The two of them baked vast sheets of tall, brown-topped yeast rolls that melted in your mouth; the golden edges came from butter ladled on as they emerged from the oven. You could smell them a block away. One time somebody's mom persuaded them to share the recipe with all of us, and none of our mothers ever got it right.
A hot plate-lunch cost $.40 in 1970, inflating to $.95 by '76. Breaded beef cutlet was my favorite, because I could sop up the gravy and mashed potatoes with the yeast roll. We could get an extra bun for $.05, and cutlet day was the one to splurge on. The half-pint carton of whole milk was never enough; the bigger boys always bought a second.
We dined eight to a table in the "cafetorium," which always smelled of hot butter, polyurethane, and disinfectant. Each day the custodian broke down all 20 tables to clean the floor. One afternoon, all the fourth-grade boys were sent to help him. That was when the fourth-grade girls, rounded up into one classroom, saw a special movie, which none of them would talk about later. At least not with the boys.
one day our third-grade teacher took an empty desk in the front of the classroom, turned it around, and sat down, signaling the start of a monologue that would, in short order, have us leering at the clock and doodling.
She talked vaguely and at length about two new students who would be joining us that week. We had no idea why this was a big deal; previously, new kids just showed up looking terrified and took a seat in the back until they figured out how to fit in.
Before the next morning's opening bell, as dozens of white kids and a smattering of Hispanics played pick-up games all over the schoolyard, a taxicab rolled up to the front gate. Two black children got out and were escorted to the office by our assistant principal. Later, after we'd all settled into our classrooms, she led them to their respective third-grade teachers, who introduced them to us as Ruby and Delano Johnson, brother and sister.
This was no Little Rock Central High moment. Nor was it Brown v. Board of Education, because neither of the children lived near Condit. They hadn't been denied access to our school for their race; in fact, they had been enrolled precisely because of it.
And with that single act, the 400-pupil Condit Elementary was desegregated.
I have no idea how that measure got approved, but I imagine that in its wake, there was no small amount of look-busy whistling around H.I.S.D. headquarters until some federal judge turned his attention elsewhere.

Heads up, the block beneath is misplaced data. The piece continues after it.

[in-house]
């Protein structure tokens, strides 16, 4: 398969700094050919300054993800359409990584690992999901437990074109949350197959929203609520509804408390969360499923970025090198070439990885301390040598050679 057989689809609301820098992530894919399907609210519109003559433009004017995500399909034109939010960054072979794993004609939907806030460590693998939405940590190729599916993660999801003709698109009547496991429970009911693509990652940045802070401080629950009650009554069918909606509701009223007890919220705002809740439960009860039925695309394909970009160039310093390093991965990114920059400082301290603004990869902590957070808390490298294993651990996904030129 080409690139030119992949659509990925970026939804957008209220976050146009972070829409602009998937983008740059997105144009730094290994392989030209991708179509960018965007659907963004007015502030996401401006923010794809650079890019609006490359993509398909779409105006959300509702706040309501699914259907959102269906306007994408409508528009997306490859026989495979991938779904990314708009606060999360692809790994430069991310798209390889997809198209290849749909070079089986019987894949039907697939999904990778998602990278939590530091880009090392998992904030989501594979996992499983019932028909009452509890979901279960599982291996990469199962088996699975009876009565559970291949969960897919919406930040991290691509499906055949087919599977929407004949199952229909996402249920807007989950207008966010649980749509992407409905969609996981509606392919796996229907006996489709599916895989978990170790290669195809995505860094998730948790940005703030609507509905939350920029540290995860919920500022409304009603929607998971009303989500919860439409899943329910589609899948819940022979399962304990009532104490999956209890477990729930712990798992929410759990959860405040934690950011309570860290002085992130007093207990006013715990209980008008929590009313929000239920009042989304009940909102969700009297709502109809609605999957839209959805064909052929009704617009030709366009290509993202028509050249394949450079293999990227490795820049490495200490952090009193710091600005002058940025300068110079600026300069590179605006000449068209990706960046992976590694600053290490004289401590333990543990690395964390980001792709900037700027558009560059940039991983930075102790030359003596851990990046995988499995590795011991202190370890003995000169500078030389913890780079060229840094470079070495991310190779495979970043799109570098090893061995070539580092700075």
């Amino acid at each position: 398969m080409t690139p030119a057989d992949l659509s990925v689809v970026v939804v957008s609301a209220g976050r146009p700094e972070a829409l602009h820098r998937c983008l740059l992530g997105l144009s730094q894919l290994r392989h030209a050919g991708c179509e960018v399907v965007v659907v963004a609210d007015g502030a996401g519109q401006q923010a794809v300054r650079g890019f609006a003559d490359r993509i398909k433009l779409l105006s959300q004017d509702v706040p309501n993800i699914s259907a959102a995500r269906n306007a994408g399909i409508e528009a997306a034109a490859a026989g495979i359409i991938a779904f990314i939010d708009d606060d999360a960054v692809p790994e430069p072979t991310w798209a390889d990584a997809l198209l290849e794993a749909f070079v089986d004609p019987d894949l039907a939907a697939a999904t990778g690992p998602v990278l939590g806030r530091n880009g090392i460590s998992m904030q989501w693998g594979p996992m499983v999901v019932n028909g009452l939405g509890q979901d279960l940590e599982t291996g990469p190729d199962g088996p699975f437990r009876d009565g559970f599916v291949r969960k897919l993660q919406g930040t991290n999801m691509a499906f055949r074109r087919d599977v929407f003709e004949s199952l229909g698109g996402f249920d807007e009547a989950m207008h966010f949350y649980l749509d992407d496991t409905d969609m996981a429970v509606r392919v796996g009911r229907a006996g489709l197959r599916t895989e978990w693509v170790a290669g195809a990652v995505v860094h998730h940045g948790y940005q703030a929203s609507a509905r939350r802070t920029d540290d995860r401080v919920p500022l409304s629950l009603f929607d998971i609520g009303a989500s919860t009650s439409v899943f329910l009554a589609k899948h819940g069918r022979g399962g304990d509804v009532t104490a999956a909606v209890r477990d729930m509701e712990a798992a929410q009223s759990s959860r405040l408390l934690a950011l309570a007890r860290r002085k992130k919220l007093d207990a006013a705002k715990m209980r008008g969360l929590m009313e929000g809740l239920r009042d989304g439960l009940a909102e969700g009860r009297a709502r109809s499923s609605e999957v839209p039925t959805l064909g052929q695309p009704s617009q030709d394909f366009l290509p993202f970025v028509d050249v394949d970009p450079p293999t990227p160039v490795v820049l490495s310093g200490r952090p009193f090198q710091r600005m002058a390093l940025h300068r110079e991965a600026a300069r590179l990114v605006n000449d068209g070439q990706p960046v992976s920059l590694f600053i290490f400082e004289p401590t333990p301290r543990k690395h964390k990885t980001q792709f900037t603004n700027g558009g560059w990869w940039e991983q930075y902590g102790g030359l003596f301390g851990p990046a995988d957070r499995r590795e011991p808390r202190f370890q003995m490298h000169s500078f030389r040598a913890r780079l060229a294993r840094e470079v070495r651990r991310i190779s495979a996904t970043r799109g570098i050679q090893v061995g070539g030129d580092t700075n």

amid these warm and quirky memories of elementary school, I have none for what I received in the way of actual education. By the time I entered kindergarten, I knew how to read. My classmates broke into applause after I buzzed through a whole page in our reading-book, stumble-free. So, the first grade—of which many hours were spent in a "reading circle"—taught me mostly how to daydream with gusto.
My first-grade teacher at least noticed that I was ahead of the game. One day she escorted me around to the other classrooms to boast that I had spelled "Rumpelstiltskin" correctly after hearing it once. Later, the same teacher traipsed me down the hall to show the results of my Iowa Test of Basic Skills to the other teachers; I scored in the 99th percentile across-the-board.
But there was no talk of advancing me to a higher grade. I would be allowed to progress through school no faster than the slowest student my age.
at some point the boredom drove me to feign illness just to get out of class. "Miss Scott, my stomach hurts," I'd say, so often and so predictably that she'd have the hall pass ready when I reached her desk. The school nurse always asked if I'd been to the bathroom, and I always answered yes, and several times the ploy enabled me to go home. Eventually my family doctor pronounced me healthy; the mystery ailment—tedium—was never identified.
My second-grade teacher took less interest in me. She would retire at the close of that year—meaning she'd been in the classroom since D-Day—and she pretty much phoned it in. We endured a daily chore called "seatwork," which involved filling blanks on mimeographed pages while the teacher read a novel. Missing letters, numbers, words, that sort of pedantic stuff—all well below my level and so boring I couldn't stand it. No sooner had the smudgy blue sheets hit my desk than I checked out, Calvin-and-Hobbes style, off to an adventure in my head. At some point the teacher called my mother in to discuss my flagging participation. Neither of them seemed to have any insight, and I couldn't explain myself. I simply didn't want to do such dreadfully repetitive work.
In the third grade, I had the blessing of a teacher who recognized my aptitude. She flattered me in a note to my parents, calling attention to my "God-given talents." Still, I don't recall her doing much on my behalf; grade advancement was still off the table, and I never heard of anyone else getting bumped ahead.
By this time, the aptitude tests classified me a full two years above grade.
by fourth grade i had begun to view teachers as adversaries. Few of them seemed very bright—I corrected their English so often they threatened to dismiss me—and many appeared to be marking time rather than taking interest in their charges. I started acting out in unconventional ways—signing my papers with cartoon-character names, for example—because in those days, conventional disobedience brought corporal punishment.
In my last couple of years at Condit, I studied nothing, and that habit served me poorly the rest of my academic years. I never learned how to learn things unless they sparked some interest within me. My fantasy world shielded me from the grinding boredom of textbooks, chalkboards, and repetitive exercises.